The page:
The co-chairman of the joint committee responsible for controversial wind energy siting legislation has announced he will seek to table the measure, spelling its likely demise and handing opponents of the bill a major victory.
In remarks made yesterday at an energy forum at the Berkshire South Community Center, state Sen. Benjamin Downing, D-Pittsfield, said he had heard concerns about local control, the process of developing siting standards and other problems with the legislation and wind energy that prompted him to call for a study of the bill - effectively ending chances it will be taken up by the full legislature in the current session.
“I believe that we ought to take the three wind energy siting reform acts and put them into a study group,” Downing said. “That will effectively end debate on those bills for this legislative session.”
Downing is co-chairman of the Joint Committee on Telecommunications, Utilities and Energy. State Rep. John Keenan, D-Salem, is the committee's other cochairman.
A representative from Keenan's office said he had no comment on Downing's remarks.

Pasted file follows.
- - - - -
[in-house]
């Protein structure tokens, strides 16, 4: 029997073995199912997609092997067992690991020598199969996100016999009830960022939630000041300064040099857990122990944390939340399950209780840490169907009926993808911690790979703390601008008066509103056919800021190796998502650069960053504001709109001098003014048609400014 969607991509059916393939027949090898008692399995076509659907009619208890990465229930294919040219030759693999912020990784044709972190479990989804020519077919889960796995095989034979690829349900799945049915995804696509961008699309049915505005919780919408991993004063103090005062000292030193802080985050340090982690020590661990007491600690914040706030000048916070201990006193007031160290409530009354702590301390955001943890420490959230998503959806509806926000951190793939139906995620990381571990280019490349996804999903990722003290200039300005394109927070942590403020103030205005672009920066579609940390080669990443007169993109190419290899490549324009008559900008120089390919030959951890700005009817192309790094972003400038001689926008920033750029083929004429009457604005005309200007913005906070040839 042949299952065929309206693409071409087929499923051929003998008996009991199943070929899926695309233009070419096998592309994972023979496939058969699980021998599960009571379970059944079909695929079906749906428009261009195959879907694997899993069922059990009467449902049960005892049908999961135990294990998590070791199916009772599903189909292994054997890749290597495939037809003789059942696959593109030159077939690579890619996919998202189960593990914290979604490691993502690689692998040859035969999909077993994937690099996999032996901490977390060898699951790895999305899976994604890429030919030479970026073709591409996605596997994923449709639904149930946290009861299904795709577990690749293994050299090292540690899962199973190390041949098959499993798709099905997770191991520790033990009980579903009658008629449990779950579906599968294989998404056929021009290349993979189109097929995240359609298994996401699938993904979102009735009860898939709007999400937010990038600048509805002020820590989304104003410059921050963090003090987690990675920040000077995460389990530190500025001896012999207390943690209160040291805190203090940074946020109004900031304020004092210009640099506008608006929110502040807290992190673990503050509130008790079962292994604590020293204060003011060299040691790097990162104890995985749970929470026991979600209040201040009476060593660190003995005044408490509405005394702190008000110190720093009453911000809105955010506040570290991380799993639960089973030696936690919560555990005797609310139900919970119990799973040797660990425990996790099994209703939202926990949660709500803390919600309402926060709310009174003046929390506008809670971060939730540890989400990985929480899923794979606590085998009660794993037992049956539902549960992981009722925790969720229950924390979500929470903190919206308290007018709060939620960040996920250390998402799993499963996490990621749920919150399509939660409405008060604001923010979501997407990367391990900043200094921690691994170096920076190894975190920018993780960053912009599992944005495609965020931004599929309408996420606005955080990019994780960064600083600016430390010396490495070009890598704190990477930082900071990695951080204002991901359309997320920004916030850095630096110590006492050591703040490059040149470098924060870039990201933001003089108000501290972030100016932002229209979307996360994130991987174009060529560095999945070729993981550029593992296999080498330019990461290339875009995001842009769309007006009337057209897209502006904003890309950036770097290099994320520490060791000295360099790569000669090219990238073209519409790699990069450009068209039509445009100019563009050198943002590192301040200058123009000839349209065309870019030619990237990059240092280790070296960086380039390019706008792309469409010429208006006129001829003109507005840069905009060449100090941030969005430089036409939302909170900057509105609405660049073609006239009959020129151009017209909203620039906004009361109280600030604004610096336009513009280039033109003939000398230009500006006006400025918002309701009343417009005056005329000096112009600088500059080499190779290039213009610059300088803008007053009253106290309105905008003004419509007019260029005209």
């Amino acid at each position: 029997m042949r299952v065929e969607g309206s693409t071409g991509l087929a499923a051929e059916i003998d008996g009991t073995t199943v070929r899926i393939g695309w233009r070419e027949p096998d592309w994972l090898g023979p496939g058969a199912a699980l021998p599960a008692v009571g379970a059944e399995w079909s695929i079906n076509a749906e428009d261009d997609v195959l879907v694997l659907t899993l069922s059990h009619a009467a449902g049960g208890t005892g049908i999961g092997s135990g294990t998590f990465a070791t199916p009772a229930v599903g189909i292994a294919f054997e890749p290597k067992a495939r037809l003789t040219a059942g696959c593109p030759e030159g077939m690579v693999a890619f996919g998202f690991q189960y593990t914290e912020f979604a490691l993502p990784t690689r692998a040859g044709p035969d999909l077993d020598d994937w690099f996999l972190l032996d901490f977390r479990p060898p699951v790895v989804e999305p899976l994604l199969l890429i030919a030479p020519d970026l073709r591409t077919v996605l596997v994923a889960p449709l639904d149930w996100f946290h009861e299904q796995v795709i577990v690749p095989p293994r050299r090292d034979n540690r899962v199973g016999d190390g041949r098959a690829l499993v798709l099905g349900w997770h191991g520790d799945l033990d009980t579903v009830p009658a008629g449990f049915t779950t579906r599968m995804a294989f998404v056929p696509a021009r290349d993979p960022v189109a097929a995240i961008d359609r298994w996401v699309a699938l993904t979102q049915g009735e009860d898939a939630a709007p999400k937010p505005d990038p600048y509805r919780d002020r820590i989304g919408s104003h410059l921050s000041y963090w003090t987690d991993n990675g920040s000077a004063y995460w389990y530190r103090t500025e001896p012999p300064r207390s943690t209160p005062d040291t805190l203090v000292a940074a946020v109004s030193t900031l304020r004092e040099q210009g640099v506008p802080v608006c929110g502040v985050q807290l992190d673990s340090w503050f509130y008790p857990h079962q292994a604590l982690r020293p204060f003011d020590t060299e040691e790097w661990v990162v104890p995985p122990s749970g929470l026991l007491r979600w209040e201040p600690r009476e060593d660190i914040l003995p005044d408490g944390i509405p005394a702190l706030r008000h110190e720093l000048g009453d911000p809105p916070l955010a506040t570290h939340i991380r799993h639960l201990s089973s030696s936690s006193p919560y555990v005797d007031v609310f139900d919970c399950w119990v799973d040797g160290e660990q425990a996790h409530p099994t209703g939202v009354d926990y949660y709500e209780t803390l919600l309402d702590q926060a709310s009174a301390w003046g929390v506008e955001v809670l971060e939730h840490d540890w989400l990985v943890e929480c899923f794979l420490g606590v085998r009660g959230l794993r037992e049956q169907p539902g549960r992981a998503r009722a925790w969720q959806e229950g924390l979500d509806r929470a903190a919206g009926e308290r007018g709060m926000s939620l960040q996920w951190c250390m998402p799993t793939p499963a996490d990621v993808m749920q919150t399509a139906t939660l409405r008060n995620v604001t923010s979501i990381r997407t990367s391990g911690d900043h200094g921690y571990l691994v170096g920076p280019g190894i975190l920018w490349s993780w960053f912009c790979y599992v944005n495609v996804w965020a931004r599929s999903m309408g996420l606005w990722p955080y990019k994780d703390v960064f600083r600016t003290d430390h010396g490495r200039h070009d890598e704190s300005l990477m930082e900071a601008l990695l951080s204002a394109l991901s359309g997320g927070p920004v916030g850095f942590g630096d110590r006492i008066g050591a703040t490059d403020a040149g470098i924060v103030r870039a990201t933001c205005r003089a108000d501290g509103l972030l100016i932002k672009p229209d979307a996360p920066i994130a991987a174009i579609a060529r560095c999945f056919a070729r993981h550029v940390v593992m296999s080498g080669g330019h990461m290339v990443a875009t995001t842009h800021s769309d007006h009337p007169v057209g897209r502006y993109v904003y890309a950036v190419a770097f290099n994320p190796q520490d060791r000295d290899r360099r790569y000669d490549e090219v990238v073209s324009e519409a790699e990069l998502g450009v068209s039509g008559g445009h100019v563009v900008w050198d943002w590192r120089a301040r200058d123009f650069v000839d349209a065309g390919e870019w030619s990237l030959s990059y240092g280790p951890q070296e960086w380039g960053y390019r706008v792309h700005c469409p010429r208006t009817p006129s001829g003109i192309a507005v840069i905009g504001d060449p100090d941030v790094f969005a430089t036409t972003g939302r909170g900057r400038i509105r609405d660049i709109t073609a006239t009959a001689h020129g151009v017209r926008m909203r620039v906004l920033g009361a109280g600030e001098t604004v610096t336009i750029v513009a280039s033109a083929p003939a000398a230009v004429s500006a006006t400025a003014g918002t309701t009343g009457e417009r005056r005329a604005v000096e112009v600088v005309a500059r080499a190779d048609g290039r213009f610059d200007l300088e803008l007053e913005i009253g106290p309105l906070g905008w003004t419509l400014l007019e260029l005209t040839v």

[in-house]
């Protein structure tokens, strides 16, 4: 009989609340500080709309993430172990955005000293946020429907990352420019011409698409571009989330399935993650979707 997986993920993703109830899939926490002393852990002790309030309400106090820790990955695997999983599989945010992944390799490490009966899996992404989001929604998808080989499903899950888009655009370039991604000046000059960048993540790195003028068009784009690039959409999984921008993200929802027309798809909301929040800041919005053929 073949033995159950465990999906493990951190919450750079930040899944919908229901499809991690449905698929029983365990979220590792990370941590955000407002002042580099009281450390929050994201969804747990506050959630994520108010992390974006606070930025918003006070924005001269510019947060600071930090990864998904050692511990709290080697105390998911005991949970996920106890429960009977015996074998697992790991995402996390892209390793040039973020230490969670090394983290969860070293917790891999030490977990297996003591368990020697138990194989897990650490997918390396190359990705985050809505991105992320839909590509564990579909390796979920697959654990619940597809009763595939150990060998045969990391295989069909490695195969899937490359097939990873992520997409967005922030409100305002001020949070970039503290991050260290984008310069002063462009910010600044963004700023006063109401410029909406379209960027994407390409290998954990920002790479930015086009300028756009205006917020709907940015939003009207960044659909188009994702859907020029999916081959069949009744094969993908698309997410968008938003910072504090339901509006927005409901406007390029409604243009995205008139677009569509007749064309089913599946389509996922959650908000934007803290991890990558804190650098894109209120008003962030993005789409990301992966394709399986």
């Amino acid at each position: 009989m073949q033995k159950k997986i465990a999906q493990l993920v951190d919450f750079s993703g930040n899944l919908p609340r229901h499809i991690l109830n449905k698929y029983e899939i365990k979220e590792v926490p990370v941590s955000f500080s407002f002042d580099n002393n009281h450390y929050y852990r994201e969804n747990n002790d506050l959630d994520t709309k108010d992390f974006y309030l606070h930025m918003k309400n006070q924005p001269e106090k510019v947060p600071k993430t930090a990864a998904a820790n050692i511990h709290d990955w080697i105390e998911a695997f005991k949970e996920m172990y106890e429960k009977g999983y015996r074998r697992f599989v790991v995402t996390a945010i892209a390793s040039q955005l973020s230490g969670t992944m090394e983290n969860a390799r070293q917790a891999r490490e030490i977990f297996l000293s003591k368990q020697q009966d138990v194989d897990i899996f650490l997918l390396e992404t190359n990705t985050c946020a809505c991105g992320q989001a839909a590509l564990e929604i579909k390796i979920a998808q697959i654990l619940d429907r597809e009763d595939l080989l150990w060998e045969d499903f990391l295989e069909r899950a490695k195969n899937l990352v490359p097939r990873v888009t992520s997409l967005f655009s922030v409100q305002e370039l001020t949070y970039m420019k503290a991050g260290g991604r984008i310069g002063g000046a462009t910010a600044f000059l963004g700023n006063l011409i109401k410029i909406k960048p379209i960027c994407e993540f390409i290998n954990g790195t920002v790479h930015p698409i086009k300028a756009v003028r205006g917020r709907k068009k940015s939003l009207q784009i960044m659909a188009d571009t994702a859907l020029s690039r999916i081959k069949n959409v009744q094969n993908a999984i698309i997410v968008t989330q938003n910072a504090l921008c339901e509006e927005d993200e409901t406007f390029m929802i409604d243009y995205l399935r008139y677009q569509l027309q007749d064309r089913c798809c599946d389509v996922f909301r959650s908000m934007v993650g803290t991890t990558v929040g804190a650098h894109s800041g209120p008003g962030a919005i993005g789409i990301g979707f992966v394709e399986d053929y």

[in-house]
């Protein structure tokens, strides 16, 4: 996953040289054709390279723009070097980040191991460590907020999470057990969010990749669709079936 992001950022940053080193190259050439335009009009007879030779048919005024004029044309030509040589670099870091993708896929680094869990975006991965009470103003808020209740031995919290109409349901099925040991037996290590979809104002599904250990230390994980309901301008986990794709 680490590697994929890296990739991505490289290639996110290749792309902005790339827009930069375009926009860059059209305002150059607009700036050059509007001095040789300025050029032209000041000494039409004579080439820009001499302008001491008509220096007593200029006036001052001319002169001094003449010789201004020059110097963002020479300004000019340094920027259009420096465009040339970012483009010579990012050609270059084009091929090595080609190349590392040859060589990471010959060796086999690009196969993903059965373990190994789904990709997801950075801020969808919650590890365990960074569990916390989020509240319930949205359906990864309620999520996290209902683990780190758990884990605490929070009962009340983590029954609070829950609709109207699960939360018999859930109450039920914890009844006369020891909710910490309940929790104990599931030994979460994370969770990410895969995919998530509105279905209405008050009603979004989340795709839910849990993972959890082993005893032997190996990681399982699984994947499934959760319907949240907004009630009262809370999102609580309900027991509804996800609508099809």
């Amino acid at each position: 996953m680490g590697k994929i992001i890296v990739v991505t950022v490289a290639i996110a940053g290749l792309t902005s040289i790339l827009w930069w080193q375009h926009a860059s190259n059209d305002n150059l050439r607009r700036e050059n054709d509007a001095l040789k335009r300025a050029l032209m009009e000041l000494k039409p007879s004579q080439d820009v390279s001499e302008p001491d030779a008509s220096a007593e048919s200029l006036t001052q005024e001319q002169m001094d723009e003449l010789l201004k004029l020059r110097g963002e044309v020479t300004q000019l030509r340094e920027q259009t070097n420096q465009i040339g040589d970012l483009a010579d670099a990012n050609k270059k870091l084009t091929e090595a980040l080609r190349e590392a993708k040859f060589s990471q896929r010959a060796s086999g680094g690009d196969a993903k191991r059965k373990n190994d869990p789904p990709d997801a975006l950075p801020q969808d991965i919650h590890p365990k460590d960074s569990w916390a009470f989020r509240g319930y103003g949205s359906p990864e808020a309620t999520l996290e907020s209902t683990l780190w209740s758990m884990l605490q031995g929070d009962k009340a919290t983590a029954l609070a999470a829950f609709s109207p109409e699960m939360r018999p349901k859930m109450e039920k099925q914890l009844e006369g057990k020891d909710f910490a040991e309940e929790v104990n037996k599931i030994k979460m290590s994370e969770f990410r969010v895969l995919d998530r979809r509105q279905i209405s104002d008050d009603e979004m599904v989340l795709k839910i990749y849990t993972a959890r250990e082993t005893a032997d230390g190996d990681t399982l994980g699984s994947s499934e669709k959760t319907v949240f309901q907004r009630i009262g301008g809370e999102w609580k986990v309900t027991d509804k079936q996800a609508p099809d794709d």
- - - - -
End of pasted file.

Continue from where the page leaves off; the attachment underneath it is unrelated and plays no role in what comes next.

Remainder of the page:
Downing's remarks follow on the heels of senate President Therese Murray, D-Plymouth, withdrawing her support for the bill, which has been a major initiative for Gov. Deval Patrick's administration in its drive to meet wind energy goals he set for the state.
The bill is meant to streamline permits and provide standards for large wind-energy projects. It would consolidate the permit process for turbines two megawatts or larger into a single, local board for municipalities in areas, such as Cape Cod, that the state designates as a "significant wind resource area."
Downing said he had heard from constituents during 15 hours of hearings on the bill held in Hancock and on Cape Cod.
“We heard from both and mainly I will tell you people who were opposed to those proposals and to some individuals mostly in the administration who supported those proposals,” Downing said.
The siting bill has been fought by those opposed to putting wind energy projects near residential areas. Opponents cite the health problems allegedly caused by the wind turbine at the Falmouth wastewater treatment facility.
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Governor LePage made the point last night that these wind projects seem to only make money for a few and he is not overall pleased with them
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